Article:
This summer, we met up with some Irish friends who ski. Being Irish, they ski in Europe, specifically in the Alps. Being North Americans, we ski in North America, specifically in the Rocky Mountains. As skiers are wont to do, we began trading stories.
As we talked, I was struck by how dramatically our skiing experiences differ. Our friends ski at Les Trois Vallees. They describe the resort, not in terms of skiable acres (as we do), but in terms of kilometers of trail (600 km, or about 373 miles to be exact). Our “big” U.S. resorts suddenly sounded rather “small.”
Chalets and Chefs
Next, they mentioned the talented chef who came with their chalet. I became fixated on the word “chef.” “As in a chef who prepares your meals?” I asked. “Yes, a chef who prepares meals and snacks in the ski chalet,” they responded.
“Wow,” I thought to myself. “That beats spaghetti in the condo.”
Then they showed us photos. Gorgeous mountains, beautiful snow and stunning blue skies. To that, we could relate.
Back home, as the snow flies and ski season is beginning, I remain curious about the differences between skiing in the Alps and skiing in the United States. Why ski the Alps when we’ve got skiing right here in North America?
Here’s what I’ve found out, from my friends who ski in Europe.
1. Incredible Terrain. To a person, everyone mentioned the incredible terrain of the Alps. The Alps are young, rough, rugged and daunting, but the resorts offer a full gamut of terrain, from well-groomed pistes to steeps that will take your breath away. As one friend put it, “The slopes are comparable to the steepest U.S. slopes, but with more varied terrain. Skiing above the tree line offers fantastic views, and as grooming is not prevalent, you have the natural terrain at your disposal.” As for groomed pistes, they are generally a bit narrow, as European resorts do not cut trees as readily as we do to make room for skiers.
A guide is a good idea if you are skiing above tree line, both for his or her knowledge and to prevent you from getting lost. Because you can ski from mountain to mountain and village to village, you could mistakenly end up in the wrong village, or in an entirely different country.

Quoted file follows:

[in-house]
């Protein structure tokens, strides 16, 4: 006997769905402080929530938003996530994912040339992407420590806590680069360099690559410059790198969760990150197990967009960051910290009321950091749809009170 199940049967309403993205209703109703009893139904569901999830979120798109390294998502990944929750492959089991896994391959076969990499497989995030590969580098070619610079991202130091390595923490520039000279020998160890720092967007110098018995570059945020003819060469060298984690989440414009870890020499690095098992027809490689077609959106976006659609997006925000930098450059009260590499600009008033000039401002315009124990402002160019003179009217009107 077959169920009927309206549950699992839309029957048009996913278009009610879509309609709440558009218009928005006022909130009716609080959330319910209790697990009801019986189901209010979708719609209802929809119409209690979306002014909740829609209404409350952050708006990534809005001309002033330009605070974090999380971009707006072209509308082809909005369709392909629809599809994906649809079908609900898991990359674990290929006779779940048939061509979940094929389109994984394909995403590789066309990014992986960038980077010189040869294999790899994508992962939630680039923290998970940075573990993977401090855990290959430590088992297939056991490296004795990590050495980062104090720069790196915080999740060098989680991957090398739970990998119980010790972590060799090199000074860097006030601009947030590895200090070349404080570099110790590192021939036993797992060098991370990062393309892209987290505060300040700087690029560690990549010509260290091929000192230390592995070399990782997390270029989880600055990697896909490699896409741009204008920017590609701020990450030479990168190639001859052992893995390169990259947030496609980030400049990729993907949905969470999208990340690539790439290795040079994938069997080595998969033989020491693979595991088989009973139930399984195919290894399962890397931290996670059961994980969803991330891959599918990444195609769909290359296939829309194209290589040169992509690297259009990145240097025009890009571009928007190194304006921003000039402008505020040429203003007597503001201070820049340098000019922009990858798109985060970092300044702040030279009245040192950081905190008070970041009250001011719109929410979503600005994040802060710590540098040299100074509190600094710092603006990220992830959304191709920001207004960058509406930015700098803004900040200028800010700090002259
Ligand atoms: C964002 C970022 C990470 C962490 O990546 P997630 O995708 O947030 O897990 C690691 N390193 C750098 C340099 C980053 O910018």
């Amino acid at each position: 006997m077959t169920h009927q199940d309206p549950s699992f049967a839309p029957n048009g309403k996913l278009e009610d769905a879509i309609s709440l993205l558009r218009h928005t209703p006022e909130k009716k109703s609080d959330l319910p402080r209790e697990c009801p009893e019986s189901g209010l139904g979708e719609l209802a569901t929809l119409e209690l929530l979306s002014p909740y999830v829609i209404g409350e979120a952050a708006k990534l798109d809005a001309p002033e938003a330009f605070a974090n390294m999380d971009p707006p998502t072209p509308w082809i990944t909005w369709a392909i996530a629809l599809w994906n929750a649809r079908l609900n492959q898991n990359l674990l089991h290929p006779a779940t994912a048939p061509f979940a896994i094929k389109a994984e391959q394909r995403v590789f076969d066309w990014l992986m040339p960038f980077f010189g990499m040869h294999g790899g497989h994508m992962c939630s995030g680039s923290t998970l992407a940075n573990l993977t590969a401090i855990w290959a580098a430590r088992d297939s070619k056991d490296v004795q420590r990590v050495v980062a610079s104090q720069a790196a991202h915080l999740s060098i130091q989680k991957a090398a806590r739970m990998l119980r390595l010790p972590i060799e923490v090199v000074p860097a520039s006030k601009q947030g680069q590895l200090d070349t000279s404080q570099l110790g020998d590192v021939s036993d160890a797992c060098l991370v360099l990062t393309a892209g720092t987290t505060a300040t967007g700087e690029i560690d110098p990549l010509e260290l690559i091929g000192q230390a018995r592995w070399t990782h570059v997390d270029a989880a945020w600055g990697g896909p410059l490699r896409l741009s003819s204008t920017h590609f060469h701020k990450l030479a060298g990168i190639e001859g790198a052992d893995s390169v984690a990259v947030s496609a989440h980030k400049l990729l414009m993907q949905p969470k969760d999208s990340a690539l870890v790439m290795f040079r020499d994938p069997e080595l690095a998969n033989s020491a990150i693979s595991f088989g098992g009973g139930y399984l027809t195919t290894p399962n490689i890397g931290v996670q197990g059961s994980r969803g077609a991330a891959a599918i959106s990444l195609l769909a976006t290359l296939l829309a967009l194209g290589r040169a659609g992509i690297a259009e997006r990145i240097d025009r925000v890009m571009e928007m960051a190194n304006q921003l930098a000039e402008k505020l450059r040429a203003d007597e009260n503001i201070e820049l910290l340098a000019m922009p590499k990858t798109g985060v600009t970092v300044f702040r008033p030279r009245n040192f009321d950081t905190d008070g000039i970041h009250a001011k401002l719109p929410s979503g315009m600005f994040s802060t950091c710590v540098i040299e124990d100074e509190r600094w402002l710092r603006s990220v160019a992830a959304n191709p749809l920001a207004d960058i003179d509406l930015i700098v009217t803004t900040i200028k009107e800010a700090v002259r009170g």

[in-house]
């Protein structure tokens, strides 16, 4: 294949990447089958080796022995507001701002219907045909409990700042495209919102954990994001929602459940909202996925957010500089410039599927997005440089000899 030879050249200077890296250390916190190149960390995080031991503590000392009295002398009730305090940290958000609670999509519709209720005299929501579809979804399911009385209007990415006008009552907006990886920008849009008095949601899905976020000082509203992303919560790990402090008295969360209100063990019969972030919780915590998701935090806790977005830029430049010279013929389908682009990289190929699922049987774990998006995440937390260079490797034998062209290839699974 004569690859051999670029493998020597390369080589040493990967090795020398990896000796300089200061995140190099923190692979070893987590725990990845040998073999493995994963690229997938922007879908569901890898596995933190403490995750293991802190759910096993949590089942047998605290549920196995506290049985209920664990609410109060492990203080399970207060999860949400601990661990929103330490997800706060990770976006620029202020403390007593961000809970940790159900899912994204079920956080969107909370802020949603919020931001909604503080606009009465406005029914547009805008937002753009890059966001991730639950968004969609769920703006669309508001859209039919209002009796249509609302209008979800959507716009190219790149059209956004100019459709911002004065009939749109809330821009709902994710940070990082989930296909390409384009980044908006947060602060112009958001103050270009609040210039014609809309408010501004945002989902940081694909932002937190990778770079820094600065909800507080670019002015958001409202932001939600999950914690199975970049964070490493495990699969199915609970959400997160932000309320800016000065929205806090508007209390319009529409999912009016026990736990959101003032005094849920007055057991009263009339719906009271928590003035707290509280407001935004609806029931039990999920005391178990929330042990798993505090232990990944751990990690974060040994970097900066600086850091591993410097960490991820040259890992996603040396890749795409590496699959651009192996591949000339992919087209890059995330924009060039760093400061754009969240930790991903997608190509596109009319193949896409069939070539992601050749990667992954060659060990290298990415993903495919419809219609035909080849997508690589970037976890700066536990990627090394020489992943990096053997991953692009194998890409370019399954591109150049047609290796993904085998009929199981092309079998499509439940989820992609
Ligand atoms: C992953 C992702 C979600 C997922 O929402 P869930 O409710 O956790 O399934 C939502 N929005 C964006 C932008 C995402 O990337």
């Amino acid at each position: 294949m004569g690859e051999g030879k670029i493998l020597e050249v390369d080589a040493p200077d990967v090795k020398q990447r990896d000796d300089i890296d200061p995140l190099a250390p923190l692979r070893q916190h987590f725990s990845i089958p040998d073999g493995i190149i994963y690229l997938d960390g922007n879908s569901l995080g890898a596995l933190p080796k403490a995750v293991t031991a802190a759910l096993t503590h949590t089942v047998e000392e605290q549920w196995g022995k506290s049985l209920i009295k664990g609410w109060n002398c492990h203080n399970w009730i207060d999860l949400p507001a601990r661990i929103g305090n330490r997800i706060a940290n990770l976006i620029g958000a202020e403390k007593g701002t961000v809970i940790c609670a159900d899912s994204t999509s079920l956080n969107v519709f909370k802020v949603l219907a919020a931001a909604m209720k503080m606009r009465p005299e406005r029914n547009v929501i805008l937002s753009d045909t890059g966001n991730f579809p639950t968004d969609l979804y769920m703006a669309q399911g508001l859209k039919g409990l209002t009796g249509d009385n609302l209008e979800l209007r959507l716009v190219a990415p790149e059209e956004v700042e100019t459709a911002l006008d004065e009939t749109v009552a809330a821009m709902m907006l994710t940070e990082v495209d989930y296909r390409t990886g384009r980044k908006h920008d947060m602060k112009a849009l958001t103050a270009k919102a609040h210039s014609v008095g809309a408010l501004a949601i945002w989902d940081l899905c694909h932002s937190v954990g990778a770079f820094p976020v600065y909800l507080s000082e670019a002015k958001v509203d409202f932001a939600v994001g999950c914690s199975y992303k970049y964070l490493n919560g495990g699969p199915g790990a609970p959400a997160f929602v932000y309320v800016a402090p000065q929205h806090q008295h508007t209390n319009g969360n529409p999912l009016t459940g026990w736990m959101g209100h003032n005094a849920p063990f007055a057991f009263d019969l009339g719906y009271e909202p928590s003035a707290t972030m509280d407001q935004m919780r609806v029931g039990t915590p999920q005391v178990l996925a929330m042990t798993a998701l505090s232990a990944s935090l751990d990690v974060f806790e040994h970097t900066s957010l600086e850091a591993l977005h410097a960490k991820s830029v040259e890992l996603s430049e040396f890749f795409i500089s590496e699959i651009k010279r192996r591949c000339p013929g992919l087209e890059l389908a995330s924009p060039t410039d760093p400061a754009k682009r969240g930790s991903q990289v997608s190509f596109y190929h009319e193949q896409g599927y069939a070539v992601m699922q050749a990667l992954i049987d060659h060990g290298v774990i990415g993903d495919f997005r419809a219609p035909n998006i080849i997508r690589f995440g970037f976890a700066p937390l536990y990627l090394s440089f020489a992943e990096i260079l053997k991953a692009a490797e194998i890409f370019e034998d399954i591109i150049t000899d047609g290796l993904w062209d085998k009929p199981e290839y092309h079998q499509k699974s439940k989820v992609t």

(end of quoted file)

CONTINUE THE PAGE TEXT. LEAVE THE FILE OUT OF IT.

2. Old and New. Europeans invented skiing and ski culture, and their ski villages are the real deal. Cobblestone streets, medieval architecture and 700 year-old beer cellars are juxtaposed with an extensive and modern lift infrastructure.
3. Bon Appetit. Ask a friend about skiing in the Alps and soon they’ll be talking about food. And while I can hardly imagine taking a long ski lunch (or eating something other than a squashed pb& j from my pocket), that’s what you do in the Alps. And everyone seems to love it.
4. Relax, You’re On Vacation. Europeans tend to start their ski day later than we do in North America. On a typical ski holiday, you will sleep in, ski for a while, take a long lunch, ski some more, apres ski, enjoy a late dinner, sleep, and…repeat. One friend put it this way, “Skiing in Europe is more of a vacation than a sport. Even though you still ski a lot, the culture surrounding skiing is different.”
5. Two Weeks of Holiday? Many Europeans are weekend skiers, just like us. But for North Americans traveling to Europe, two weeks is optimum. First, you have to get over the jet lag. The time change alone will have you sleeping in for a couple of days. Second, your biggest cost will likely be transportation. If you’re investing in plane tickets, why not stay as long as you can?
Of course, time and money are limiting factors for any ski holiday. I’m told European lift tickets are a better value than in the US, but it would depend upon the resort and probably the exchange rate.
6. Big Mountains, Lower Altitude. European ski villages are thousands of feet lower than the lowest resort in Colorado. Obviously, the mountains aren’t small. But while the Mont Blanc Massif rises to 15,782 feet, Chamonix rests in a valley at only 3,395 feet. If you’ve ever had a ski vacation wash out because of altitude sickness, the Alps just might just be your cure.
When You Go….
My friends had many suggestions about their favorite resorts. Some of them include Les Trois Vallees, Chamonix and Tignes in France; Zermatt, Switzerland; and Kitzbuhel and Lech in Austria.
Although I am generally a do-it-yourself traveler, I would turn to the many online travel agents that specialize in ski holidays. Why? To help narrow down the choices. I happened upon the Ingham’s site and found it very helpful. I searched their site by country and appreciated their comprehensive resort listings, which break down information into easy “Best For” categories. For example, “Best For Families,” “Best For Nightlife” and so on.
And yes, they do book chalets, catered by chefs!
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